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Opinion

Editorial: Must Planned Parenthood critics share guilt with the shooter?

Planned Parenthood shooting

A sign in support of Planned Parenthood stands just south of the clinic as police investigators gather evidence near the scene of Friday’s shooting on Sunday, Nov. 29.

(David Zalubowski / Associated Press)

The attack on a Planned Parenthood facility in Colorado Springs, Colo., that killed a mother of two, an Iraq war veteran and a police officer was a horrific crime and not the first such outrage. But was it also the inevitable result of recent denunciations of Planned Parenthood in Congress and elsewhere — to the point that the organization’s critics must share some measure of responsibility for what happened?

That argument is being made by some in the pro-choice movement. But the connection between political rhetoric and criminal acts is hard to establish in the absence of an explicit incitement to violence. Also (and it’s not clear whether this is true of Friday’s shooter), to a deranged mind, any cause can seem like a justification for murder; it’s a big leap to blame even an impassioned speaker for the acts of a madman.

Police are still investigating what might have led Robert Lewis Dear, who was arrested in Friday’s attacks, to target the clinic. But reports that Dear mentioned “baby parts” in a statement to police have inspired speculation that he was influenced by the allegations floated in a series of recent videos that Planned Parenthood profited from the sale of fetal issue.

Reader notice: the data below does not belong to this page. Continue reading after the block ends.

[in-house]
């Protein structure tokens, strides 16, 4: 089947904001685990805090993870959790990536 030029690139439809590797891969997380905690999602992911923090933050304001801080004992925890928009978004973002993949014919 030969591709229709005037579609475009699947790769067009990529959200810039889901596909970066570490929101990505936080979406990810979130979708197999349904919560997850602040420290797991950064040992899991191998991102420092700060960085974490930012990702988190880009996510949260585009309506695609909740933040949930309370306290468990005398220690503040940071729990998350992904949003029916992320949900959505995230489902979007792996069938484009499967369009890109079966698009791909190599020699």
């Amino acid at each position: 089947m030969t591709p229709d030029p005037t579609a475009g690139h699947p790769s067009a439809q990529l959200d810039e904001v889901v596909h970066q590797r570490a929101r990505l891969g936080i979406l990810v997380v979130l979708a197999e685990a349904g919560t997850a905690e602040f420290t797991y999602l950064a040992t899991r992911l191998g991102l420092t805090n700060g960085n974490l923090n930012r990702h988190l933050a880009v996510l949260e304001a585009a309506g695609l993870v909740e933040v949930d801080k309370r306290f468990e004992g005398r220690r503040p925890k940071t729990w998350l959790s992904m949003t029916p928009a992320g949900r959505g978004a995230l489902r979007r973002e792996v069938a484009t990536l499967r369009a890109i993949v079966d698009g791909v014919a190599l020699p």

In fact, using fetal tissue for medical research is perfectly legal, and Planned Parenthood said any payments it received were to defray the costs associated with the donations. Yet Republican members of Congress and potential presidential candidates continue to engage in inaccurate and inflammatory attacks on Planned Parenthood. For example, Sen. Ted Cruz called the organization an “ongoing criminal enterprise.”

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We wish politicians and activists would refrain from what Sen. Dianne Feinstein rightly called “toxic rhetoric.” The political circus over the Planned Parenthood videos is disgraceful.

But we also recognize that opponents of abortion have the same right as other Americans to give voice to their convictions in passionate and even polarizing language.

For supporters of legal abortion, the term “baby parts” is tasteless, misleading and needlessly provocative. But to many abortion opponents — including those who condemn the carnage in Colorado Springs and other acts of violence — such emotive language is unavoidable. Their core conviction is that the unborn have a right to life and that abortion is, if not murder in the legal sense, a moral abomination. As long as the 1st Amendment exists, they are free to make that case in those terms — so long as they neither violate the law nor incite others to do so.

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